Laughter Accompanied Lifelong Mission Work of Norm Emery
Growing Up in Quito
Slightly built and affectionately known as both Mono (monkey) and El Peladito (the bald one), Emery held his listeners spellbound. This was due to his reputation as a storyteller, built up during decades of life in Ecuador.
His grasp of Ecuador’s rich heritage, customs, and people groups was renowned, and he had the uncanny ability to imitate regional accents. It all lent authenticity to his accounts, and “most of them had a humorous twist,” according to Dan Shedd, executive director for the Latin America Region of Reach Beyond (formerly HCJB Global).
Often Emery drew from the daily experiences of his life and ministry. That life ended on Saturday, April 11, at Doylestown Hospital in Doylestown, Pa. His spiritual influence continues however, among family, friends and churches in Ecuador and the U.S. He was 77.
Norman L. Emery was born on Oct. 23, 1937, in Cuenca, Ecuador, to Ralph and Ruth (Schwab) Emery, missionaries with the Christian and Missionary Alliance (C&MA). To a younger sister who had trouble saying “Norm,” he was Mono, and the nickname stuck in his later years. In Ecuador, with strong regional distinctions between coast and highlands, Mono may sometimes refer to a person from the coastal area. The fact it means “monkey” didn’t seem to bother him at all.
He and his siblings spent their school years in the C&MA dormitory in Quito while attending Alliance Academy International (AAI). At age 13 he began working with Radio Station HCJB, later becoming a control room operator. “As a senior in high school,” he later recounted, “I dedicated my life for missionary service.” The year was 1956, the same year that five evangelical missionaries were speared to death as they attempted to reach out with Christ’s love to the Waorani people.
After graduating from high school that same year, Emery attended Nyack College in New York where he majored in missions. That’s where he met fellow missions student, Kay Kieffer, whom he married in 1960. She became his ministry co-worker and mother of their three sons, Tad, Nathan and Peter. The Emerys became members of Calvary Church in Souderton, Pa., in 1968.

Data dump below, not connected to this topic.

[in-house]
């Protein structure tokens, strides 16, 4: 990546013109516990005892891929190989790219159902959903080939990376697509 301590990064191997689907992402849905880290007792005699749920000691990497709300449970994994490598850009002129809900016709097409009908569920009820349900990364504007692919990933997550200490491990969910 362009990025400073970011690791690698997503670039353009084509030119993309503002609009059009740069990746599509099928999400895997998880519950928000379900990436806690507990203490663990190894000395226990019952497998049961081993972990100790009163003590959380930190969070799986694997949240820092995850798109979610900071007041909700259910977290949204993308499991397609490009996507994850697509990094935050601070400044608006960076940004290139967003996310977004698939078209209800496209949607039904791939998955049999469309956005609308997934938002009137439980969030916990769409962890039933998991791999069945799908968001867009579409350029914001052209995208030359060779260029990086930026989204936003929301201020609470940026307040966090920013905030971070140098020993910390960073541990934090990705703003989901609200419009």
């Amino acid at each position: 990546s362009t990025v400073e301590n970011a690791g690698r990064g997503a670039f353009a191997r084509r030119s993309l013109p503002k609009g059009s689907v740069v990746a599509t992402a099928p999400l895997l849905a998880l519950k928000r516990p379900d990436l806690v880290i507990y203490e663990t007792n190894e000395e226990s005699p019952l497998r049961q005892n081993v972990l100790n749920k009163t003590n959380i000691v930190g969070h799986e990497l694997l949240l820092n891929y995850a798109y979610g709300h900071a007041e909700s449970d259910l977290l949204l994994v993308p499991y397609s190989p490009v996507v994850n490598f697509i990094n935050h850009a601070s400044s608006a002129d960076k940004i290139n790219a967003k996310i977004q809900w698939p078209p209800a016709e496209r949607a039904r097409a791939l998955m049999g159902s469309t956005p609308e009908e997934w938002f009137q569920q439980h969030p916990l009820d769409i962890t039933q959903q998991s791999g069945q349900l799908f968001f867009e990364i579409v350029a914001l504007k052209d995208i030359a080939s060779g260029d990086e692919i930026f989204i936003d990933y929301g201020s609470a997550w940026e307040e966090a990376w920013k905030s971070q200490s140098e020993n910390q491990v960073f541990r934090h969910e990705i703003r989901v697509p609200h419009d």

Returning to Ecuador
Norm and Kay served as missionaries in Ecuador, first with C&MA (1962-1968) and later with Reach Beyond (1970-2002). During a missionary career spanning 38 years, Emery held various jobs, including administrator of the Vozandes hospitals in Quito and Shell and field director for Ecuador.
He was “a team manager, committee member, car mechanic, diesel plant operator, pastor, translator, mentor and a great friend,” according to Doug and Darlene Peters, fellow students in Spanish language studies with Kay in San José, Costa Rica, in 1962. Already fluent in the language, Emery felt right at home.
“All his life he was careful to use what God had given him to minister to others,” added the Peterses, Reach Beyond retirees now living in Florida. “He had the characteristic of reaching people,” mentioned Luís Alcázar, an administrator in the systems department at Reach Beyond in Quito.
Emery didn’t mind being countercultural. “Everybody else wants to be served and not to serve, but that wasn’t Norman,” added Alcázar. “And that is why I wanted him involved in our home and asked him to perform our wedding.” Reach Beyond retiree Carmen Reinoso remembers Emery as “a great friend and servant to Ecuadorians, both within and beyond HCJB.”
Kay Emery recalls an incident while vacationing in a rustic cabin with no indoor plumbing at the beach resort town of Same in Ecuador. The family built a bonfire from the driftwood the evening of their arrival. “Next morning Norm decided to scoop some ashes from the bonfire and throw them down the outhouse,” Kay related. Emery had read somewhere that ashes would help neutralize the smell.